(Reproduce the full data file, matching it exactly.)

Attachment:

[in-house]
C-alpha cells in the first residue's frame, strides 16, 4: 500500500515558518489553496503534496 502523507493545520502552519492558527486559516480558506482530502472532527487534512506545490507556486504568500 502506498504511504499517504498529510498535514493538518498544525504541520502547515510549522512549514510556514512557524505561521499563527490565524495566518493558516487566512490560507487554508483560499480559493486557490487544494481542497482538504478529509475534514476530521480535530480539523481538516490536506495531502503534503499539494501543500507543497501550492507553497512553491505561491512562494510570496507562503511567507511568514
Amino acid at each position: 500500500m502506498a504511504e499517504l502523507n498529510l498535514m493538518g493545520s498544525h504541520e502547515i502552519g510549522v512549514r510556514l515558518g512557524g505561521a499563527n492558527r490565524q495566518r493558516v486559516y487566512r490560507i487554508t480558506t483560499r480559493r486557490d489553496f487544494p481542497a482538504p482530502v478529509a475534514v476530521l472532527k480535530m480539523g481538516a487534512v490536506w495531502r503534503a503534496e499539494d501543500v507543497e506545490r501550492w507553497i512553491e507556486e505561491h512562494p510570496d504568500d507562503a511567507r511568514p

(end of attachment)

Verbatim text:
[in-house]
C-alpha cells in the first residue's frame, strides 16, 4: 500500500515558518489553496503534496 502523507493545520502552519492558527486559516480558506482530502472532527487534512506545490507556486504568500 502506498504511504499517504498529510498535514493538518498544525504541520502547515510549522512549514510556514512557524505561521499563527490565524495566518493558516487566512490560507487554508483560499480559493486557490487544494481542497482538504478529509475534514476530521480535530480539523481538516490536506495531502503534503499539494501543500507543497501550492507553497512553491505561491512562494510570496507562503511567507511568514
Amino acid at each position: 500500500m502506498a504511504e499517504l502523507n498529510l498535514m493538518g493545520s498544525h504541520e502547515i502552519g510549522v512549514r510556514l515558518g512557524g505561521a499563527n492558527r490565524q495566518r493558516v486559516y487566512r490560507i487554508t480558506t483560499r480559493r486557490d489553496f487544494p481542497a482538504p482530502v478529509a475534514v476530521l472532527k480535530m480539523g481538516a487534512v490536506w495531502r503534503a503534496e499539494d501543500v507543497e506545490r501550492w507553497i512553491e507556486e505561491h512562494p510570496d504568500d507562503a511567507r511568514p